Increased Pelvic Incidence is Associated With a More Coronal Facet Orientation in the Lower Lumbar Spine: A Cadaveric Study of 599 Lumbar Spines

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Abstract

Study Design.

An anatomic study of facet angle orientation and morphology of the lumbar spine was performed.

Objective.

The aim of this study was to determine how age, gender, race, and pelvic incidence (PI) correlate with facet orientation in the lumbar spine.

Summary of Background Data.

Lumbar facet orientation has important implications in the development of numerous pathologies of the spine, including arthritis, spondylolisthesis, and adult spinal deformity. Preliminary reports have suggested that sagittal balance of the spine may contribute to facet joint orientation. We therefore designed an anatomic study to investigate the relationship between PI and facet orientation, within the context of age, gender, and race.

Methods.

Five hundred ninety-nine cadaveric lumbar spines were obtained from the Hamann-Todd osteological collection. It was determined that facet angle was most reliably assessed by measuring the angle between the superior articular facet and the spinous process. Facet angles were measured bilaterally at each level from T12-L1 through L5-S1 in every specimen. Multivariate regression analysis was used to determine independent predictors of facet angle at each level.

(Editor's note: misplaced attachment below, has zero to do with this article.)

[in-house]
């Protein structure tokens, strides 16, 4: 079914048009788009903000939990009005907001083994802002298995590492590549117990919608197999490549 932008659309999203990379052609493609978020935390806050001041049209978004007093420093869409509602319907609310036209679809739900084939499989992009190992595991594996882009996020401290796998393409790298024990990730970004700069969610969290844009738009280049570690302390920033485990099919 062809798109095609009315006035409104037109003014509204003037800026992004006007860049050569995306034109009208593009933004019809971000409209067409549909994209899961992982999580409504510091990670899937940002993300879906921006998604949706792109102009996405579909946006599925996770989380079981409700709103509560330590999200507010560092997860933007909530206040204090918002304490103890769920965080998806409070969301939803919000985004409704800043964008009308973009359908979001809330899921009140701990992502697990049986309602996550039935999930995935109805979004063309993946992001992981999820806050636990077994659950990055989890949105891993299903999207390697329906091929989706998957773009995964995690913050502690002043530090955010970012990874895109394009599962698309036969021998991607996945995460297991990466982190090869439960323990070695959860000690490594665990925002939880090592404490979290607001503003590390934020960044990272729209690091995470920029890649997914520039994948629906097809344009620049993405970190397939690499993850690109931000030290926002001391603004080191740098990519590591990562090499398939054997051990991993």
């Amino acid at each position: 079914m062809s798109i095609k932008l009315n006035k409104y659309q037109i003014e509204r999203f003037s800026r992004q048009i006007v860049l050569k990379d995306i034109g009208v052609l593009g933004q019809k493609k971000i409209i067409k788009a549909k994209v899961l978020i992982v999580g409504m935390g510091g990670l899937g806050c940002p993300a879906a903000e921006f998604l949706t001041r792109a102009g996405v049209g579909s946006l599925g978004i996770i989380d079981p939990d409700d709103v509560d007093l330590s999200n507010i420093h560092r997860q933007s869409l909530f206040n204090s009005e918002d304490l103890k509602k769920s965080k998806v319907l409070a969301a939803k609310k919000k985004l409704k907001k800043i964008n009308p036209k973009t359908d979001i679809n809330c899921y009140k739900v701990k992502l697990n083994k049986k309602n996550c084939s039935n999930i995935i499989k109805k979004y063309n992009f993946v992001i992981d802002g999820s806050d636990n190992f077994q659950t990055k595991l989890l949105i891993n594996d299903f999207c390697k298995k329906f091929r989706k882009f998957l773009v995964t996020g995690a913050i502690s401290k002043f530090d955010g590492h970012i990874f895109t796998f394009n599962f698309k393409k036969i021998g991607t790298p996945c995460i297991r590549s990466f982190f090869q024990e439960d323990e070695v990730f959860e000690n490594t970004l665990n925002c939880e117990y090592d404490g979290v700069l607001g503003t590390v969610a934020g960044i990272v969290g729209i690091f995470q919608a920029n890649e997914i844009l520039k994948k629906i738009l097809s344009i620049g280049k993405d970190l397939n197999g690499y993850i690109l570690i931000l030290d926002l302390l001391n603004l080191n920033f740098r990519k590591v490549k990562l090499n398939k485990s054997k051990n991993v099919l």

Results.

Facet angle increased rostrally to caudally, from 22.6 ± 8.3° at T12-L1 to 49.1 ± 12.4° at L5-S1. Cadaver age was an independent predictor of a more sagittal facet angle at lower spinal levels. Caucasian race was an independent predictor of increasing facet angle. Increased PI had no effect on facet angle at T12-L1, L1-L2, L2-L3, or L3-L4, although was a significant predictor of more coronally oriented facet joints at L4-L5 (standardized beta 0.096, P = 0.009) and L5-S1 (standardized beta 0.079, P = 0.032).

Conclusion.

The results of this study provide important data regarding differences in facet angle that exists between individuals. Moreover, the results of this study suggest that facet joints do possess the ability to remodel over time, perhaps in response to perturbations of sagittal balance, osteophyte formation, or other yet to be determined factors.

Conclusion.

Level of Evidence: N/A

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